r-anne-dom : a place for me (anne) to leave random blog posts.
Such as:
..knitting, sewing, and other random activities pursued
..Girl Guides of Canada : yep, Guiding Lives Here
..the 4 shops on Etsy : one features quality handmade items; the second has lots of patterns, & crafting supplies; the third is stocked with Vintage; and the fourth is guiding flowers.
Enjoy the r-anne-domness!

October 15, 2016

Saturday Spotlight: From My Garden - a New Book!

Saturday Spotlight

From My Garden - a New Book!

Gardening, in recent years has become a popular hobby and as the population of baby boomers retires the interest in horticulture increases. But more important, there also has been a heighten attraction from the younger generations.

The focus to get back to one’s roots, in a matter of speaking, seems to be one of the forces that draws people back to the garden. Whether you were raised in the country or remember those wonderful visits to your grandparent’s farm, it’s all about working with the warm soil, planting seeds and nurturing those plants to produce beautiful blooms or delicious vegetables.

I love my garden. It has taught me so much over the decades – patience, tolerance, acceptance, and the wonderment of Mother Nature. All of this inspires me to share my experiences and knowledge to get people excited about gardening and the food it produces


 I wrote this book ‘From My Garden’ earlier this year to encourage people to have fun  growing your own food and preserving the harvest. I enjoyed sharing my stories and secrets about the garden as well as some of my unique preserving recipes.

Nancy Abra

October 11, 2016

Free Pattern - Crochet Oval Rug

Free Pattern - Crochet Oval Rug

My mom started to crochet this oval rug pattern.

She gave it to me when I asked her if she had any macrame yarn. 
It was in the bag with all the yarn.

I don't plan to finish the rug. 
It turns out that it's the perfect size right now, for a table runner for fall!

So I finished it off. 

And here it is: all ready for Thanksgiving.

<< Thanksgiving Photo >>

And here is the pattern.
I didn't want to just throw it away.

p.s. I used my mom's partially finished rug for my table runner this Thanksgiving.


October 08, 2016

Saturday Spotlight - The Turtle Shop

Saturday Spotlight 

The Turtle Shop

1. What is the name of your shop or business and what do you sell?
My business is The Turtle Shop.
I make handmade chocolate turtles with 5 filling options as well as an additional seasonal filling.

 2. Where are you located? or where do you sell?
My turtles can be ordered through my Facebook page, email, website and picked up from my home in Hyde Park in London ON. 
I also participate in local craft shows, I always post on my Facebook page when I'll be attending an event so to always know where I'll be, I ask that people "like" my business page

They are also available in 5 store locations in London & surrounding area...

22527 Adelaide Rd
Mt. Bridges, ON

797 Talbot St, unit #3
St. Thomas, ON

1018 Dundas St
London, ON

176 Main St
Lucan, ON

569 Richmond St
London, ON

3. Do you have your own website/store or online link?
And Facebook page https://facebook.com/TheTurtleShop  as well as 
a business email theturtleshop@hotmail.com, orders can be placed by any method. 
I also have an Instagram page for anyone wanting to follow its the_turtle_shop

4. How long have you been doing your craft/art and how did you get started?
I have been making turtles for 20 years, I got started by helping my grandmother make them.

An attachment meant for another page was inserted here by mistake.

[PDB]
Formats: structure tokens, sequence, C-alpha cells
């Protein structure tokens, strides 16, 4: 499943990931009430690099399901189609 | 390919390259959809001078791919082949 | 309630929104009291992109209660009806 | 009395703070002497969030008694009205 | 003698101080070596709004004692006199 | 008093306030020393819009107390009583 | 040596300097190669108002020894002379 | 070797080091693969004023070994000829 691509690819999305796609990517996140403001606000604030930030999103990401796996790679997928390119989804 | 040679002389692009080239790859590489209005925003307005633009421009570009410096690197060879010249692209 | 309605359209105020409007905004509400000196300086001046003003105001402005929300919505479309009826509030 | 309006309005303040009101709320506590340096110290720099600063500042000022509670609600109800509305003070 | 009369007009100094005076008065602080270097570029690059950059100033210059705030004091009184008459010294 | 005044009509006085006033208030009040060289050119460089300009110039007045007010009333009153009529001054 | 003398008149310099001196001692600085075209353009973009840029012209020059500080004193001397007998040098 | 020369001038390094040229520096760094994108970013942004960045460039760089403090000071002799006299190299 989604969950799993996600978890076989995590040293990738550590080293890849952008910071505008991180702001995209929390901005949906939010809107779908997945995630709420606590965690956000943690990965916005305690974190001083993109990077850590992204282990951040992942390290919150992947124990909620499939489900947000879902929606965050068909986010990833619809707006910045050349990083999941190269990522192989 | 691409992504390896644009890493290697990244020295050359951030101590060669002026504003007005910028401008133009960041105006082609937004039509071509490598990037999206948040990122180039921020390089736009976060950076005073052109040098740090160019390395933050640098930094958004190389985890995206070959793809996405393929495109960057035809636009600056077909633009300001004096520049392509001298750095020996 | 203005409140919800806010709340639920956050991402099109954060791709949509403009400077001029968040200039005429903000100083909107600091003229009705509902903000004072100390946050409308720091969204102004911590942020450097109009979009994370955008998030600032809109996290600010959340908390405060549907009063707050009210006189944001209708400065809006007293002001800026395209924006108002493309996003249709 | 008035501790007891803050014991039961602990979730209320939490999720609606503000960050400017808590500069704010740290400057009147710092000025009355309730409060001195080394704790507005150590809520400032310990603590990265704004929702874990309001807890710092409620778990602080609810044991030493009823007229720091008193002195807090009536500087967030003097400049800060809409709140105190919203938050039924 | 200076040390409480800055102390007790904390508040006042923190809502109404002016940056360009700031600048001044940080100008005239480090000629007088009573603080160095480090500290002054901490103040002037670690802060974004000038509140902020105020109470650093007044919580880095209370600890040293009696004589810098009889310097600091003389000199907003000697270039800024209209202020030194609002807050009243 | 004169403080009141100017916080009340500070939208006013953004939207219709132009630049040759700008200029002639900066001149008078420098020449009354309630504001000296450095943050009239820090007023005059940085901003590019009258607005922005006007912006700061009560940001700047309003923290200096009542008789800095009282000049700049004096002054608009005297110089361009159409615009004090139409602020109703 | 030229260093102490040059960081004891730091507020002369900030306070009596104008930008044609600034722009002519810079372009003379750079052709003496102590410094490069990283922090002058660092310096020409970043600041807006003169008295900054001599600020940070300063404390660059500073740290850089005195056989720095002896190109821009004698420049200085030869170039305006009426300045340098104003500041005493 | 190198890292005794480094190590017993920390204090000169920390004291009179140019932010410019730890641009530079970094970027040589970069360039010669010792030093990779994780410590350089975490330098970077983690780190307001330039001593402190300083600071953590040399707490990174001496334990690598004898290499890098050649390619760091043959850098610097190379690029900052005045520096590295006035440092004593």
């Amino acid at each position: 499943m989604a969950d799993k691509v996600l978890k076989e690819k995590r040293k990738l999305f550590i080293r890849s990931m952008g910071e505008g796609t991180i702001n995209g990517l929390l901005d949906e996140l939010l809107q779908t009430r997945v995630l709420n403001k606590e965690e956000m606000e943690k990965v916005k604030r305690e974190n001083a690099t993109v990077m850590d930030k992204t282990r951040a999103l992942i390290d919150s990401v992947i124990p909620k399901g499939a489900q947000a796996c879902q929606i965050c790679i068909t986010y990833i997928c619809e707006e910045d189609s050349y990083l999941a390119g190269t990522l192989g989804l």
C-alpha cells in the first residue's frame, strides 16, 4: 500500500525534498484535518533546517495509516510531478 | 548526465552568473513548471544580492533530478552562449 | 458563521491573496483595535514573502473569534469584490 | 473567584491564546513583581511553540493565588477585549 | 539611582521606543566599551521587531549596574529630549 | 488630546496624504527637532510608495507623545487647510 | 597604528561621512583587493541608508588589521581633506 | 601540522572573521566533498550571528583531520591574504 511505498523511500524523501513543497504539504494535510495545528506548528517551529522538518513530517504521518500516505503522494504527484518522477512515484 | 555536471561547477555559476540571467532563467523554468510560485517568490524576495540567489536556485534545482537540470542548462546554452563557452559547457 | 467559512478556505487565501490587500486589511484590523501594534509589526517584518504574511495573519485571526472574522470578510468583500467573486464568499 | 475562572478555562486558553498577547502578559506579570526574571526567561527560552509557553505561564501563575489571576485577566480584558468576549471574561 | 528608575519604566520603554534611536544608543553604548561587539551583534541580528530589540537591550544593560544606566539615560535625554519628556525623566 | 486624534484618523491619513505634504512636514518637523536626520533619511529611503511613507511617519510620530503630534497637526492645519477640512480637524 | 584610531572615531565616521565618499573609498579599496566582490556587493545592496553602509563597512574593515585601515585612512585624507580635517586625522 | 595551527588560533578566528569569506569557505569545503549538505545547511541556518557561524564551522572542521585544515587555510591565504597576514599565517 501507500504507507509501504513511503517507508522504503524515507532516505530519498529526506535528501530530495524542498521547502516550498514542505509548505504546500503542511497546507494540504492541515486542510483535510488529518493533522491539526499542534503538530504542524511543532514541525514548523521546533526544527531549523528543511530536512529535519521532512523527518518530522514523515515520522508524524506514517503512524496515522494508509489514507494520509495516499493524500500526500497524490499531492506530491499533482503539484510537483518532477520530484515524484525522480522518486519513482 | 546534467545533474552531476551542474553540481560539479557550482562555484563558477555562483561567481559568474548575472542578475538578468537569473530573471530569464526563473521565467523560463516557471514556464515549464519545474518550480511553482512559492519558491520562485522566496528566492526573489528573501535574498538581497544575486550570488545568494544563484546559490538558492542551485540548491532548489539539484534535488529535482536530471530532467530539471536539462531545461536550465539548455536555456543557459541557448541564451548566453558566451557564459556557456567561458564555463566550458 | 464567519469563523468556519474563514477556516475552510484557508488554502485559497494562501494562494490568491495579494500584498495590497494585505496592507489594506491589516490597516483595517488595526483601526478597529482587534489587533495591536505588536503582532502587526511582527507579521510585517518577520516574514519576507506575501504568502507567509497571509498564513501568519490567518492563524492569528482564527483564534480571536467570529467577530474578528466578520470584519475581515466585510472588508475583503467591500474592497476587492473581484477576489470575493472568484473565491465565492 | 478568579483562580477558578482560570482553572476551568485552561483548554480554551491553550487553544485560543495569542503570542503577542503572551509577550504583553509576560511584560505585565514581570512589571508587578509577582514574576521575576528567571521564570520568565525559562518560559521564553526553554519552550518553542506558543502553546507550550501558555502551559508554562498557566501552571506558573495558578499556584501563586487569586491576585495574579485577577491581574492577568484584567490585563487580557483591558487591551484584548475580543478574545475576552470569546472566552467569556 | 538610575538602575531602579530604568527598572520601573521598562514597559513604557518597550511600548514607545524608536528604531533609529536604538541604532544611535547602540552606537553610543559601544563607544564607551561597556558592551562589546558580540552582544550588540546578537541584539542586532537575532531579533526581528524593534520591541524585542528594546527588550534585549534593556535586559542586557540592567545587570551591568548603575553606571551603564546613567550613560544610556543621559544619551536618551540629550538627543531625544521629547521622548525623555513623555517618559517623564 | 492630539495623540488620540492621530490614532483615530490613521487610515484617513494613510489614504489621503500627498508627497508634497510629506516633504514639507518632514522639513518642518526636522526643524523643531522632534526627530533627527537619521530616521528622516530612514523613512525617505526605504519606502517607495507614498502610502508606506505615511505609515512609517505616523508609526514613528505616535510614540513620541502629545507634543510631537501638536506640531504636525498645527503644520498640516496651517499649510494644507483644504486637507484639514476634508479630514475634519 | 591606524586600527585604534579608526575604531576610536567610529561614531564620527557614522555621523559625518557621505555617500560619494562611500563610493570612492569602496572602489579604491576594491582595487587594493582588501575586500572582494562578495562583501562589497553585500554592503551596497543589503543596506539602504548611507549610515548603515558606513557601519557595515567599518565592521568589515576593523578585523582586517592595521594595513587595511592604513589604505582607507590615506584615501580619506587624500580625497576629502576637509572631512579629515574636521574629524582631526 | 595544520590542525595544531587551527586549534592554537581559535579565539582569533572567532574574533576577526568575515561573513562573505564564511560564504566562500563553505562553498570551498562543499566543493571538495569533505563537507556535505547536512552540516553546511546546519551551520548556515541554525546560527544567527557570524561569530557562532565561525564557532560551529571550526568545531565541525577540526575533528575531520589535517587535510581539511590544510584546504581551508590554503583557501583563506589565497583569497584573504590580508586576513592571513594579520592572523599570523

5. Who or what inspires you to create?
My inspiration comes from my grandmother. 
Making turtles during the Christmas season was something she enjoyed doing as a holiday tradition, sharing them with friends and family that would stop by during the holidays as well as gifting them. As people's love for them grew, it slowly blossomed into a small Christmas business for her. 
The popularity of Mrs. Watsons turtles grew to a whopping 400+dozen ordered from the months of October - December. Although grandma is still with us today her arthritis no longer allows her to carry on. The business grandma had has since been taken on by me to a larger level and The Turtle Shop was born. 

6. Do you listen to music when you work, and if so what kind?
I often listen to the radio while working it's mostly new hits or during the Christmas time of course I have Christmas music on

7. What do you like least/most about your craft?
The least thing I like about making turtles is the strain it puts on my arthritic hands during the busy season. My hands definitely need a break after Christmas 
The thing I like most is hearing people's reaction or reading someone's review when they try them. It's very nice to put a smile on someone's face because of something you've created. ❤️
baby showers
baby showers

baby showers

8. Describe your workspace?
My workspace is a number of different locations...a kitchen, shops, my home, my van and pretty much anywhere I am. I am normally just a click away 😉  
All of these locations play a very important role in my business. 

wedding favours

9. What is one of your best moments as a crafter/artist?
One of the best moments was telling my grandmother that I was carrying on with her business on a much bigger scale, and having her approval and best wishes for success. 

10. What advice would you give to anyone thinking about starting their own craft business?
For anyone thinking of starting a craft business the advice I'd give is, start slow and grow slow. There's no worse feeling, than the feeling of taking on too much, too quickly and getting swamped. That's the point in which you can become overwhelmed and may no longer enjoy doing your craft.

October 06, 2016

Tutorial - Busy Book - the Binder


Busy Book - the Binder

This is how I would recommend this be done.

We used a paper-like binder that had some sort of laminated finish to it.

It was fairly small and thin, so it was what I wanted.

We removed the rings from the centre.